Vehicular Career Fair Boosted by Gas Company Partnerships

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The massive and complex water compressor (top) brought by Kean Group to Vehicular Career Day was a big hit with students, shown talking to Keane employee Dameon Buxton. Elk Lake students (above, from left) Caleigh Strait, Marissa Horn, Leah Traver, Saige Bach, and Katie McGlynn are dwarfed by a tow truck brought to the career fair by R.L.E. Enterprises operator Dan Sabia. The rig has a 70,000 pound towing capacity and can pull a full, disabled water tanker.

By Rick Hiduk

(Also published in the Susquehanna County Independent)

The Northern Tier Industry & Education Consortium (NTEIC) was formed about 25 years ago. Among the unique activities the organization has devised to teach youths about the businesses in the area is Vehicular Career Day, which began about 15 years ago. The event got a big boost when the gas industry moved to town and continues to grow. More than 400 fifth- and sixth-graders from at least five Susquehanna County school districts convened at the Harford Fair Grounds on May 9 to see trucks, rigs and equipment of all shapes and sizes.

Since the gas industry came to the area, we’ve had more employers involved, and more interesting vehicles,” said Pete Butler (below) NTEIC executive director. As production of natural gas increased, Butler related, so did the number of support industries now also represented on Vehicular Career Day. “Energy is such a big career fair, we’d be remiss not to include them.”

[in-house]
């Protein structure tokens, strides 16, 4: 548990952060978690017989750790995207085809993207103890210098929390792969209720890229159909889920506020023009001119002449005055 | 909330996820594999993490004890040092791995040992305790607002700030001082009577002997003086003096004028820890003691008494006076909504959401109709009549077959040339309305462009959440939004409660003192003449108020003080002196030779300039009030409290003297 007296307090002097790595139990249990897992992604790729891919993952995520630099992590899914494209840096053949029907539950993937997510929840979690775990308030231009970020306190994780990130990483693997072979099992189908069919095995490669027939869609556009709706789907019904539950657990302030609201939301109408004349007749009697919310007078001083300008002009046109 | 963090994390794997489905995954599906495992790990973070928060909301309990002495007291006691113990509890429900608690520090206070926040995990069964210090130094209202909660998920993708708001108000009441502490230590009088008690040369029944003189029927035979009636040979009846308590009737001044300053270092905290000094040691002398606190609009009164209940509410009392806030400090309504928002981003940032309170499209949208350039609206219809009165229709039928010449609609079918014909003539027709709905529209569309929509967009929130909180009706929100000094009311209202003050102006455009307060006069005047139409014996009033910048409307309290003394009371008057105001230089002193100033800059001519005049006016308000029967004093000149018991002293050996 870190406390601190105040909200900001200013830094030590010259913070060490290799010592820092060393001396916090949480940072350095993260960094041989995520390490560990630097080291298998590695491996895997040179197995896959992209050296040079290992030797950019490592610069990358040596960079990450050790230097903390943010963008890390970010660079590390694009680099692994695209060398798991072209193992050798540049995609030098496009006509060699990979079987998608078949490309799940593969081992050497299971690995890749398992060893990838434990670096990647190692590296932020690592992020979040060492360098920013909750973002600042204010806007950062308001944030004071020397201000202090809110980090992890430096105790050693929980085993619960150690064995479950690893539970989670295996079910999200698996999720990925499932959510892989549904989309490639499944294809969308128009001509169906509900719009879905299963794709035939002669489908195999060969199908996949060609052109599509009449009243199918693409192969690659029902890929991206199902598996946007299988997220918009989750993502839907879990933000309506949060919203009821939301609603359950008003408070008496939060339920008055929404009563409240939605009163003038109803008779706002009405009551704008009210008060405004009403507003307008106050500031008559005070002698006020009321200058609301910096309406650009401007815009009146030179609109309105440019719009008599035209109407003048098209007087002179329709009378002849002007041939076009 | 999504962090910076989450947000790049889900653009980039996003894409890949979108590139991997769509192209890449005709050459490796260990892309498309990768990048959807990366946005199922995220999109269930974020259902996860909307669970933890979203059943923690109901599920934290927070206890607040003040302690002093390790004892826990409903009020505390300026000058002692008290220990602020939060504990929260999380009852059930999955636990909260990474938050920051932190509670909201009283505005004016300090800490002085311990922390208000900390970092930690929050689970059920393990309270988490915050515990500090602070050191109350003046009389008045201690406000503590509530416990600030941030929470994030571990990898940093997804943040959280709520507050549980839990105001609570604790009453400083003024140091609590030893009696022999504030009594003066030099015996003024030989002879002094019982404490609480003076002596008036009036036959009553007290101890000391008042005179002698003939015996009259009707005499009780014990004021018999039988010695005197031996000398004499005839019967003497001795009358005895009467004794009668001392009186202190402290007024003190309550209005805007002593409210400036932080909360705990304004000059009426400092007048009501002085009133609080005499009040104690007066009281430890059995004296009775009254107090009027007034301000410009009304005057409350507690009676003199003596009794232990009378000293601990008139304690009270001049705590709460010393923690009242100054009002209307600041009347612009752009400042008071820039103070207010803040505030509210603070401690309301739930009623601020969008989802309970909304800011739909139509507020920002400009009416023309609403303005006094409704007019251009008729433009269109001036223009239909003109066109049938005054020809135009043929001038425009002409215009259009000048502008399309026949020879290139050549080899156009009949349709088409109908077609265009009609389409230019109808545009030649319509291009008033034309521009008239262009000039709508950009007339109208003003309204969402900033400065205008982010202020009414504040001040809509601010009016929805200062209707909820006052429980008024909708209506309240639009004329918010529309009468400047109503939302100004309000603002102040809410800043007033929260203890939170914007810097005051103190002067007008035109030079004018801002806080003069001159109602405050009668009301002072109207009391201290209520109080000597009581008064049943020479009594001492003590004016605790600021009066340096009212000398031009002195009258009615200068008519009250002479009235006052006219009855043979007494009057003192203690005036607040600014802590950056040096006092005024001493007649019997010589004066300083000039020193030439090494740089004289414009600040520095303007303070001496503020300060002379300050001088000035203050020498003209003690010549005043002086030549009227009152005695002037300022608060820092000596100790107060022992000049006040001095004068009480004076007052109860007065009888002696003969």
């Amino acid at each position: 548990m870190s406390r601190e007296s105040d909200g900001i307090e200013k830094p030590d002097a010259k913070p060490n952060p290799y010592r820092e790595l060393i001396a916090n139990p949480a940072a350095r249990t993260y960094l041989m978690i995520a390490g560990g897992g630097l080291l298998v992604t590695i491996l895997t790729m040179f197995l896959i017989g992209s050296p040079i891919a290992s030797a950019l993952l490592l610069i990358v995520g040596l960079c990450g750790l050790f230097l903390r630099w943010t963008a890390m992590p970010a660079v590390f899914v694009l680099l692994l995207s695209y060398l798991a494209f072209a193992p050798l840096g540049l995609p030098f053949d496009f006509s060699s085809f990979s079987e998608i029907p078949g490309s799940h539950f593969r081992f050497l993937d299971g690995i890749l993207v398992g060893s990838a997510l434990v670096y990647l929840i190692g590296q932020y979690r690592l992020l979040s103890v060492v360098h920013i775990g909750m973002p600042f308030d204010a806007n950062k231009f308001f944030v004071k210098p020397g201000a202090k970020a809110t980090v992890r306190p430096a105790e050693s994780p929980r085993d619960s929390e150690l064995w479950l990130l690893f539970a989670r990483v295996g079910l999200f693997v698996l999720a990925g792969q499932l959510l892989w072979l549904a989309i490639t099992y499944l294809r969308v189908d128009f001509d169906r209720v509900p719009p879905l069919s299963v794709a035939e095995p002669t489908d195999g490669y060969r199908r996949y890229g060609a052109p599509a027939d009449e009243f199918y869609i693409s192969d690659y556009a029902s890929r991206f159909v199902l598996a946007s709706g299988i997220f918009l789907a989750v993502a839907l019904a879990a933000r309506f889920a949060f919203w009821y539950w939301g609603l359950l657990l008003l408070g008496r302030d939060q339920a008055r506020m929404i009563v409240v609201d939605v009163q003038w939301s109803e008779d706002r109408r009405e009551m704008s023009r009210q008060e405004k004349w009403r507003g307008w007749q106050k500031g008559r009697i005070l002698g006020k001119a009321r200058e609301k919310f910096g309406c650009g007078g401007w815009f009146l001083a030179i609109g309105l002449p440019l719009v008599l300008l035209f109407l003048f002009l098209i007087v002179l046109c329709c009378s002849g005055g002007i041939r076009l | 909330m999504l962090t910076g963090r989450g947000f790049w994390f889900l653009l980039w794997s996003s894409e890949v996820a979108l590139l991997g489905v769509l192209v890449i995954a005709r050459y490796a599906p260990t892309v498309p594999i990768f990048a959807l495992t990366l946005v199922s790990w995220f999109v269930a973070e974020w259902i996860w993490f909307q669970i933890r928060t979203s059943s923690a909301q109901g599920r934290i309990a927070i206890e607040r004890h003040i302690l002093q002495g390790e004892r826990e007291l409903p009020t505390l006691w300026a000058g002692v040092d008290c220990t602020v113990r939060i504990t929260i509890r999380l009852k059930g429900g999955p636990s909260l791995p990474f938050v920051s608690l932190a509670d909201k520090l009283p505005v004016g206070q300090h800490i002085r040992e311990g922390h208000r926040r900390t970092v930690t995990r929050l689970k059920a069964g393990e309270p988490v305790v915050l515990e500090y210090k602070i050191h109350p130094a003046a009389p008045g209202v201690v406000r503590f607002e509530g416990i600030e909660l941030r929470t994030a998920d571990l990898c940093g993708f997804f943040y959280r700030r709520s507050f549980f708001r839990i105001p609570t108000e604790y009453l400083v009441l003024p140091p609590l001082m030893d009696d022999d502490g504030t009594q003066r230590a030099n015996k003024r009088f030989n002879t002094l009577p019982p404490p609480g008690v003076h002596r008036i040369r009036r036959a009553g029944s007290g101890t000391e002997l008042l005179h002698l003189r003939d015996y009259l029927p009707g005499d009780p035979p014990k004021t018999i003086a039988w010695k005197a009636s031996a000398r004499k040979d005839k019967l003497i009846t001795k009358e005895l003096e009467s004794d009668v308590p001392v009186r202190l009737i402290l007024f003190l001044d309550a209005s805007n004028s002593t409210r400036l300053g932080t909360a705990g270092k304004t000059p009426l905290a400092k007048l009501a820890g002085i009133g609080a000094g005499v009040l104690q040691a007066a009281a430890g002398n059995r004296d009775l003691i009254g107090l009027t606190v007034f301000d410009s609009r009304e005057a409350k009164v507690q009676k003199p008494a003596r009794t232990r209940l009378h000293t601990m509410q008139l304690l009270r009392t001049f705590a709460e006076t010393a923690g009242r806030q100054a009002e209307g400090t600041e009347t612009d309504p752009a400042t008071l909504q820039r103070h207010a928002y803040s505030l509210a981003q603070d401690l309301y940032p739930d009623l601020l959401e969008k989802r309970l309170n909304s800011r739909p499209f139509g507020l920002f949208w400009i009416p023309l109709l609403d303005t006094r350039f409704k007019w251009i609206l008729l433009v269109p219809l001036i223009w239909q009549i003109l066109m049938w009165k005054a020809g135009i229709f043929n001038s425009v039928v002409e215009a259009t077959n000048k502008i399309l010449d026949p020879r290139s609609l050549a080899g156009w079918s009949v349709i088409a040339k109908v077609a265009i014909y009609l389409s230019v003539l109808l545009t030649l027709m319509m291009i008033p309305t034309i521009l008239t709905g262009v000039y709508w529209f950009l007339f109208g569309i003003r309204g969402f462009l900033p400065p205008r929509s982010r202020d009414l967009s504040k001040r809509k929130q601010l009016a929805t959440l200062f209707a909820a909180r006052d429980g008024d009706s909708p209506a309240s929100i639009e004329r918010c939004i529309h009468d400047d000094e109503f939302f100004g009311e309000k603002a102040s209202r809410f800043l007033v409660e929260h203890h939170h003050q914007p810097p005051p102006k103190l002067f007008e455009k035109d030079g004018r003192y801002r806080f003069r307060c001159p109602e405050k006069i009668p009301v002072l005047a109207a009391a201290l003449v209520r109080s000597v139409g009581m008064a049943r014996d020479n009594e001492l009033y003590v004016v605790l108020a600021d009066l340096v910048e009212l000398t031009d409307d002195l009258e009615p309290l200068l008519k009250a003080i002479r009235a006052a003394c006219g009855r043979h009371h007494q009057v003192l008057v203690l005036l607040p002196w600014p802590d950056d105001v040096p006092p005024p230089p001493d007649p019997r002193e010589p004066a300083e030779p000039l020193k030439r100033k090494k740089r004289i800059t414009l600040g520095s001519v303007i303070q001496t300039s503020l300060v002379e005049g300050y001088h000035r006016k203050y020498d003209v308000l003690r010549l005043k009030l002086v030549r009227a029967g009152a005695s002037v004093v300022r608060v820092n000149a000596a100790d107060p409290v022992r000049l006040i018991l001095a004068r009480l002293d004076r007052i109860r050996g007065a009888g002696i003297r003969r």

Cabot looks forward to partnering in Vehicular Career Day every year,” Cabot external affairs coordinator Bill desRosiers explained. “We worked again with our partner Keane to bring out a double fluid pump. The students really enjoy climbing into the control unit, seeing all of the switches and buttons, walking around the large engines, and asking questions about how the unit is used in the field.”

Keane Group site supervisor Nicholas Machusak was on hand to answer questions of the students as they stared up at the massive water compressor. Right next to them was Southwestern Energy (SWN), describing all the gear stored on a production roustabout truck “This is our life support,” SWN’s Tucker Vail told the youths. “This carries what we need to work every day.”